So, if in fact cardinal methods can further improve and streamline this general balance of power by further facilitating an inclusive and considerate attitude, I am for that. But it seems essential there must be a guarantee of access to power in proportion to numbers, and not permit any systematic biases excluding some group or other organized on some crucial interest as they perceive it.
Now then, the MMP proposal for Quebec seems like a partial improvement to me, a step toward positive representation, but suffering unnecessarily in the following ways:
It is unclear to me by the way whether what is proposed is proper MMP as practiced in Germany or New Zealand, in which the party list race is taken as the yardstick for the entire body of 125 members, and make up seats (taken from party list in vanilla MMP and in the Quebec proposal, which is not I think the best way to do it) are chosen on that basis, versus a more restrictive mixed form in which the 80 seats and 45 are totally separate with no cross connection whatsoever.
I do think that it would be better to either make the membership variable in total size by using top off procedures meant to cancel overhangs by raising all parties to the same proportional level, or alternatively have a fixed multiplier of district seats on the scale of a factor of 2 or slightly greater; holding at fixed 125 members then implies fewer, 62 in fact, single member districts. But vice versa, at that scale, about 70 percent of districts will get typically 2 members; some will hold at 1 (about 1/5, but these will be those districts that in some combination either have very strong majorities for the prevailing candidate, or have very low turnout) and the remaining 10 percent, with some combination of very high turnout or very sharp competition between two or more parties, will have 3 or more.
With a multiplier little more than 50 percent, the representation is more uneven geographically; now only about 1/3 to 40 percent would have two members, about 1/20 or less more, and the majority only one, even many where the competition was rather strong. This seems unfortunate and so such 2/3-1/3 proposals strike me as falling between stools and not so satisfactory.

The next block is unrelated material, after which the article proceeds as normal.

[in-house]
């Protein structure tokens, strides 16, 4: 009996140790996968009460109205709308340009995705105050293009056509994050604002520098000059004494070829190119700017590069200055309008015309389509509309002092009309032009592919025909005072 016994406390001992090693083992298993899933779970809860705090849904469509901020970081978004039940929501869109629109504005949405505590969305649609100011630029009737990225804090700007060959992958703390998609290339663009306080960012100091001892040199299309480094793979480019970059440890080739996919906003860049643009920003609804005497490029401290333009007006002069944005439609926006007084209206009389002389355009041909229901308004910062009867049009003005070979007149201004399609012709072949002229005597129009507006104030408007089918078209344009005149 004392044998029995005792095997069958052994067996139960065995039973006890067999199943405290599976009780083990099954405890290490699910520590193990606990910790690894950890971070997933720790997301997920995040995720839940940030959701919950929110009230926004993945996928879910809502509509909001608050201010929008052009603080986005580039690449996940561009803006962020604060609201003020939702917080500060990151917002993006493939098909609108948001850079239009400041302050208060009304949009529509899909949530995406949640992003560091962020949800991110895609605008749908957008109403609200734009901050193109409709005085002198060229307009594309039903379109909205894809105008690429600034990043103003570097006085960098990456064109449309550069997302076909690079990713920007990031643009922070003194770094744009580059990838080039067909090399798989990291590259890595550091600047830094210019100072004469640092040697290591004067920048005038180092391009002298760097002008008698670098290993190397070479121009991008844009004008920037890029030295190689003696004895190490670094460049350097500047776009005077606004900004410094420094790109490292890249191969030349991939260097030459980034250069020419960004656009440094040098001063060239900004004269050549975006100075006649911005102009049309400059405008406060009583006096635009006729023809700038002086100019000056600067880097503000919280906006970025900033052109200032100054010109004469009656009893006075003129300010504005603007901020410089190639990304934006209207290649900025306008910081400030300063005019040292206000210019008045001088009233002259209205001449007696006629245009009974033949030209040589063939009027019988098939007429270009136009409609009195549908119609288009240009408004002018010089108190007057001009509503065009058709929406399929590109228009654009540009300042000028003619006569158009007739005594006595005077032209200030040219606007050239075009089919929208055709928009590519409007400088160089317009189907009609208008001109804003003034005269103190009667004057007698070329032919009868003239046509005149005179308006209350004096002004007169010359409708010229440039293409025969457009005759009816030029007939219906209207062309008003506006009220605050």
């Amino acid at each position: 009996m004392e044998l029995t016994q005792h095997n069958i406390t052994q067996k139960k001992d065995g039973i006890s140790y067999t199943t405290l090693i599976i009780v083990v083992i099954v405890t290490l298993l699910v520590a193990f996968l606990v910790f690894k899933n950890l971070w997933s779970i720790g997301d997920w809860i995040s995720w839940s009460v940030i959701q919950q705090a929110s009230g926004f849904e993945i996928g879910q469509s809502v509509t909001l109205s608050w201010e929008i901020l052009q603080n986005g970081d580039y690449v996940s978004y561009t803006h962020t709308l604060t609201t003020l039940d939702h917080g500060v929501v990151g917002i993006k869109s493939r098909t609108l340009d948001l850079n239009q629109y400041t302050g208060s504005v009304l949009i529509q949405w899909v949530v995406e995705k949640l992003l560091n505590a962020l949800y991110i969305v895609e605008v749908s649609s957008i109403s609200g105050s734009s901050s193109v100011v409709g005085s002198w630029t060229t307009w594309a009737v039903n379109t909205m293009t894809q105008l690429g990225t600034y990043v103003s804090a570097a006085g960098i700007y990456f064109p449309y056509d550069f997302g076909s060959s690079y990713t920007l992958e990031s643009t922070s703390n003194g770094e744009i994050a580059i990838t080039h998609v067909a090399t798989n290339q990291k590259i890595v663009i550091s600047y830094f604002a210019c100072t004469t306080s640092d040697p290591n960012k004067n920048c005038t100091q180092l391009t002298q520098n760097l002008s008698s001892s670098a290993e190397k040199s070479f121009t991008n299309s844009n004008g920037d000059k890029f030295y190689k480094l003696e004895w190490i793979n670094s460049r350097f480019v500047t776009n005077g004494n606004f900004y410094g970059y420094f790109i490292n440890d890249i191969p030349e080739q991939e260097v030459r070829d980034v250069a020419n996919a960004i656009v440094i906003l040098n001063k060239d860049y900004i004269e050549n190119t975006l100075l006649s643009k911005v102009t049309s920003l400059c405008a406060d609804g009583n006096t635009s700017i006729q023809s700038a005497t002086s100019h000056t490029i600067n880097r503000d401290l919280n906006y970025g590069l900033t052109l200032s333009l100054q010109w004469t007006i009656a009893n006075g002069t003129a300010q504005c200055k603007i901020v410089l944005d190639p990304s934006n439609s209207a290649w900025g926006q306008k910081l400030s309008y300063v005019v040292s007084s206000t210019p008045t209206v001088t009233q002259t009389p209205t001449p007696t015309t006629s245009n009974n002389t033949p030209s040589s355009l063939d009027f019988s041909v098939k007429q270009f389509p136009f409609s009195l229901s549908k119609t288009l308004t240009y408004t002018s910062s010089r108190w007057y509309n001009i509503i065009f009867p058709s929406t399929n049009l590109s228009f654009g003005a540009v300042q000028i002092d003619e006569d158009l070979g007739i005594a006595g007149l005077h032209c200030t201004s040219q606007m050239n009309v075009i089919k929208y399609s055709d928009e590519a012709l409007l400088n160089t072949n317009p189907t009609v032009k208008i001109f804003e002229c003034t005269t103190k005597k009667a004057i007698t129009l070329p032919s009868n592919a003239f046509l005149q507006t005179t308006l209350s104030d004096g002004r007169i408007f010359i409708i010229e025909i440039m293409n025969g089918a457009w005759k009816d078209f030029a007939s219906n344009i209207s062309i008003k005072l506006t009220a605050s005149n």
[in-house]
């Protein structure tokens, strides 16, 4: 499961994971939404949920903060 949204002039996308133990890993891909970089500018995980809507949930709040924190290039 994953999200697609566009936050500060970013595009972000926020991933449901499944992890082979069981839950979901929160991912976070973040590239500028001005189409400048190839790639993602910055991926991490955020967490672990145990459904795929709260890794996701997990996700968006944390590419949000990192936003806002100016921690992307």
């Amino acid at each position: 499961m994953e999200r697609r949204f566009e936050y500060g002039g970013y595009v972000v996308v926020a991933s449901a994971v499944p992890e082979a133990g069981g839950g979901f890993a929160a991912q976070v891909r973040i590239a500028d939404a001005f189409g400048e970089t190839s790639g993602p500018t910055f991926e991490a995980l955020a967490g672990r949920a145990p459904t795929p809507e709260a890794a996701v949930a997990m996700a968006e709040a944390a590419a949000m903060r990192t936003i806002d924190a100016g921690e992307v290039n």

There may be other details, assumed as but of course, such as arbitrary percentage hurdles parties must clear in the party-line election, that are pernicious if present. There’s no valid point in doing that, save to gratify the large parties that are jealous of losing control and being faced with effective voter discipline by voters who have somewhere to go in knowing their votes will be conserved.
To discuss how much, we should turn to concrete evidence; fortunately a concrete proposal like this offers the opportunity to compare real world historical practices and outcomes with straight application of the proposal as given, or with modifications, to the actual recorded votes, or to behind-the-curtain modified ones based on a priori extrapolations from the data of how voters who did vote in certain categories might reasonably modify their choices to take advantage of the new system. The latter are always speculative and controversial, and dependent on one’s a priori assumptions about what is reasonable for people to desire, but grounding these extrapolations in real data I think is more valid that cooking up a hypothetical from no basis but pure ideology at all. We can do that too of course, but if we pretend to “science” we should acknowledge the limits of our assumptions and allow for them at least.
I thought you were anti-MMP.